Russia demands Putin corruption proof

Mr. Peskov (Left) pointed out that the programme coincided with the UK's Litvinenko inquiry report

Mr. Peskov (Left) pointed out that the programme coincided with the UK’s Litvinenko inquiry report

The Kremlin has called on the US Treasury to come up with proof after it told a BBC investigation it considered President Vladimir Putin to be corrupt.

Spokesman Dmitry Peskov told reporters the allegation was an “official accusation” and a “total fabrication”.

Adam Szubin, who oversees US Treasury sanctions, told BBC Panorama that the US government had known Mr. Putin was corrupt for “many, many years”.

It is thought to be the first time the US has made such a direct accusation.

Washington has already imposed sanctions on Mr. Putin’s aides, but has stopped short of levelling corruption allegations at the president himself.

US restrictions were placed on a number of Kremlin insiders in 2014, after President Putin ordered the annexation of Crimea from Ukraine and conflict broke out in eastern Ukraine. The EU imposed similar measures against Russian companies and individuals, focusing on sectors of the Russian economy that were close to the elite.

The US government stated at the time that President Putin had secret investments in the energy sector.

Mr Peskov told reporters in Moscow that the Panorama allegations would have looked like “another classic case of irresponsible journalism, if not for an official comment from a representative of the US finance ministry”.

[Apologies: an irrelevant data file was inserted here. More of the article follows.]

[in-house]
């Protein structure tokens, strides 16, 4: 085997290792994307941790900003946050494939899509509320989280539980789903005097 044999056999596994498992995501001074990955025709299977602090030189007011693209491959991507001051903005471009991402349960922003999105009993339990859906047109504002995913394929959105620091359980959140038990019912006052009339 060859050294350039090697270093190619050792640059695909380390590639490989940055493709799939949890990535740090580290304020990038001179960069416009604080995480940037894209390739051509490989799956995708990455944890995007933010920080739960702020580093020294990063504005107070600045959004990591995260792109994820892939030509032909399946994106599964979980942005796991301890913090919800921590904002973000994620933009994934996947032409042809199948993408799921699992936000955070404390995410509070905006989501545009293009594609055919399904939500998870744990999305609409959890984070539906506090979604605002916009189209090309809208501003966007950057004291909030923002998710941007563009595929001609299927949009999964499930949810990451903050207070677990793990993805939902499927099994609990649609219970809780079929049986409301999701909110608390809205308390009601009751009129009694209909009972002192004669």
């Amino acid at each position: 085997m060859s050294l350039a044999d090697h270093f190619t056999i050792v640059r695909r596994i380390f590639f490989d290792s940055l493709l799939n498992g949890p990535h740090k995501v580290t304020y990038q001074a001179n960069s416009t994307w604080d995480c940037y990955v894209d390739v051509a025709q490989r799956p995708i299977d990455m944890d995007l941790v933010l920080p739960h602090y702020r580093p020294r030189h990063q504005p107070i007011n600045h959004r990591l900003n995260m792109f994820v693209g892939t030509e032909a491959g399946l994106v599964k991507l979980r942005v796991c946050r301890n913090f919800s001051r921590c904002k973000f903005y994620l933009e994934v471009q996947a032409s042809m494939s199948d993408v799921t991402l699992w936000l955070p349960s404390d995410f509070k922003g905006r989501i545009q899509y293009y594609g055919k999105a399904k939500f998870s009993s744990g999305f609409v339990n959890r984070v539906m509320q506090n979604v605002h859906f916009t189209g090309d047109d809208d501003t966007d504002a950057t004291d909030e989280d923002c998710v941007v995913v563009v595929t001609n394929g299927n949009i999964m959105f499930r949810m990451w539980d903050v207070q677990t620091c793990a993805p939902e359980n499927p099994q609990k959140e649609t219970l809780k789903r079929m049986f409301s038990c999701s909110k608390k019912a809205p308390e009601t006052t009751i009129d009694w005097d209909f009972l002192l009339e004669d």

As such it was an official accusation. “It clearly shows who is directing this,” said Mr. Peskov, who added that such an allegation required proof, to show that the statements were not unfounded slander.

In the programme, Mr. Szubin spoke of how “we’ve seen [Mr Putin] enriching his friends, his close allies, and marginalising those who he doesn’t view as friends using state assets”, whether it concerned Russia’s energy wealth or state contracts. “To me, that is a picture of corruption,” he said.

US government officials have been reluctant to be interviewed about President Putin’s wealth, and Mr. Szubin would not comment on a secret CIA report from 2007 that estimated it at around $40bn (£28bn).

But he said the Russian president had been amassing secret wealth. “He supposedly draws a state salary of something like $110,000 a year. That is not an accurate statement of the man’s wealth, and he has long time training and practices in terms of how to mask his actual wealth.”

President Putin declined to be interviewed for Panorama but the Kremlin denies such allegations.


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